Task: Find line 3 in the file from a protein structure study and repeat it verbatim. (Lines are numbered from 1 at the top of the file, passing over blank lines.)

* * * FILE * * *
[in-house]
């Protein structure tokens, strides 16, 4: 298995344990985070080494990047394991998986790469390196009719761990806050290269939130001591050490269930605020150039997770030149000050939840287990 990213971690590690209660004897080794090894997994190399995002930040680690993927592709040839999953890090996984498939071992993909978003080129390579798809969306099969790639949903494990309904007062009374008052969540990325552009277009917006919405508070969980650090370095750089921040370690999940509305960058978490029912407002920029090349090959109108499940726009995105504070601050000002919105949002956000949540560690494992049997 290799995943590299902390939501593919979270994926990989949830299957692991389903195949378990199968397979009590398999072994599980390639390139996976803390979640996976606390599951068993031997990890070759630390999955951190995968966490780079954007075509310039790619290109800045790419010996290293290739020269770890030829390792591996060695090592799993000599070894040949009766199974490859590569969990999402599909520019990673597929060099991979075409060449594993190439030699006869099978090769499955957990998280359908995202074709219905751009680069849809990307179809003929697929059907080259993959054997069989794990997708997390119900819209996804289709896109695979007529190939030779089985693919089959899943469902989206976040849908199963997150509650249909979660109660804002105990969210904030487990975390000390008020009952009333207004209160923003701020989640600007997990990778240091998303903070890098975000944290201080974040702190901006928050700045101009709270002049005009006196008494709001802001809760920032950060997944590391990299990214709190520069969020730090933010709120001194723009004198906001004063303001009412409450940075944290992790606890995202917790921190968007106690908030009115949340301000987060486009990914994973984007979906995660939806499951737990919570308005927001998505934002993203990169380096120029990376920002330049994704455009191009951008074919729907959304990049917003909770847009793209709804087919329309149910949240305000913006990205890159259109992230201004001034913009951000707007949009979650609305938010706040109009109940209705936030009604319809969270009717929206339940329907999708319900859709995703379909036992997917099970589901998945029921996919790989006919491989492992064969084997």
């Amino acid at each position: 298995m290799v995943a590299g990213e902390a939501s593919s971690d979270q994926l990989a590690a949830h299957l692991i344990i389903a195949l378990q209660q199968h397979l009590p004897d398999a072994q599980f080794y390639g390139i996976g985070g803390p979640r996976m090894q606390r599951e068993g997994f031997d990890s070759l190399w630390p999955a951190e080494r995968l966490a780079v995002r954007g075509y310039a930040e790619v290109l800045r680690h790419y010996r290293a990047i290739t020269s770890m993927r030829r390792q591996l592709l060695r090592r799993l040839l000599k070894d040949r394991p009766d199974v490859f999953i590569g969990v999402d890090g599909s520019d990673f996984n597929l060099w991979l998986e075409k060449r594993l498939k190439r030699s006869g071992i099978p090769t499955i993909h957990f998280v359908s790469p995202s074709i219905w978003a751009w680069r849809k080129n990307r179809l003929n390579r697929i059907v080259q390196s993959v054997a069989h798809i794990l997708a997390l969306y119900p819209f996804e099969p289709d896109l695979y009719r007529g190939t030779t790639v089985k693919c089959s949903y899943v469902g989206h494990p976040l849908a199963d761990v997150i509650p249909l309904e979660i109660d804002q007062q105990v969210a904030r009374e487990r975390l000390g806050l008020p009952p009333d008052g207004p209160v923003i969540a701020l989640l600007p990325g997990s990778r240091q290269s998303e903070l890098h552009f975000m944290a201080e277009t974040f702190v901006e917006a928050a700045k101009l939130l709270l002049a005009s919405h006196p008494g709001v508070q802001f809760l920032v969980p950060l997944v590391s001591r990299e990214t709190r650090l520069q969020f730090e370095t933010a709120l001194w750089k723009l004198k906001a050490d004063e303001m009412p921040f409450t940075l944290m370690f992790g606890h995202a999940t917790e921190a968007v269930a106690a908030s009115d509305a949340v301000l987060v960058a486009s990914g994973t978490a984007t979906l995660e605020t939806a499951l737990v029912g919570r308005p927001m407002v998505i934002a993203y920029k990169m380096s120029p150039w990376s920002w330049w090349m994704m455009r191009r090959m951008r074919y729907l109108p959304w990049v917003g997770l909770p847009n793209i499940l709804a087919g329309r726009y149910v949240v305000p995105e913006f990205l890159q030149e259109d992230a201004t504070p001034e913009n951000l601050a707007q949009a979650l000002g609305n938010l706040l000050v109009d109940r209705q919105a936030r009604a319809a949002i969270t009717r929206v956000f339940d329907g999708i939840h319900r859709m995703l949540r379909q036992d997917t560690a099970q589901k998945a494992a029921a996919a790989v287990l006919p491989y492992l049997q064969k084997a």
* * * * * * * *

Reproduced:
């Amino acid at each position: 298995m290799v995943a590299g990213e902390a939501s593919s971690d979270q994926l990989a590690a949830h299957l692991i344990i389903a195949l378990q209660q199968h397979l009590p004897d398999a072994q599980f080794y390639g390139i996976g985070g803390p979640r996976m090894q606390r599951e068993g997994f031997d990890s070759l190399w630390p999955a951190e080494r995968l966490a780079v995002r954007g075509y310039a930040e790619v290109l800045r680690h790419y010996r290293a990047i290739t020269s770890m993927r030829r390792q591996l592709l060695r090592r799993l040839l000599k070894d040949r394991p009766d199974v490859f999953i590569g969990v999402d890090g599909s520019d990673f996984n597929l060099w991979l998986e075409k060449r594993l498939k190439r030699s006869g071992i099978p090769t499955i993909h957990f998280v359908s790469p995202s074709i219905w978003a751009w680069r849809k080129n990307r179809l003929n390579r697929i059907v080259q390196s993959v054997a069989h798809i794990l997708a997390l969306y119900p819209f996804e099969p289709d896109l695979y009719r007529g190939t030779t790639v089985k693919c089959s949903y899943v469902g989206h494990p976040l849908a199963d761990v997150i509650p249909l309904e979660i109660d804002q007062q105990v969210a904030r009374e487990r975390l000390g806050l008020p009952p009333d008052g207004p209160v923003i969540a701020l989640l600007p990325g997990s990778r240091q290269s998303e903070l890098h552009f975000m944290a201080e277009t974040f702190v901006e917006a928050a700045k101009l939130l709270l002049a005009s919405h006196p008494g709001v508070q802001f809760l920032v969980p950060l997944v590391s001591r990299e990214t709190r650090l520069q969020f730090e370095t933010a709120l001194w750089k723009l004198k906001a050490d004063e303001m009412p921040f409450t940075l944290m370690f992790g606890h995202a999940t917790e921190a968007v269930a106690a908030s009115d509305a949340v301000l987060v960058a486009s990914g994973t978490a984007t979906l995660e605020t939806a499951l737990v029912g919570r308005p927001m407002v998505i934002a993203y920029k990169m380096s120029p150039w990376s920002w330049w090349m994704m455009r191009r090959m951008r074919y729907l109108p959304w990049v917003g997770l909770p847009n793209i499940l709804a087919g329309r726009y149910v949240v305000p995105e913006f990205l890159q030149e259109d992230a201004t504070p001034e913009n951000l601050a707007q949009a979650l000002g609305n938010l706040l000050v109009d109940r209705q919105a936030r009604a319809a949002i969270t009717r929206v956000f339940d329907g999708i939840h319900r859709m995703l949540r379909q036992d997917t560690a099970q589901k998945a494992a029921a996919a790989v287990l006919p491989y492992l049997q064969k084997a």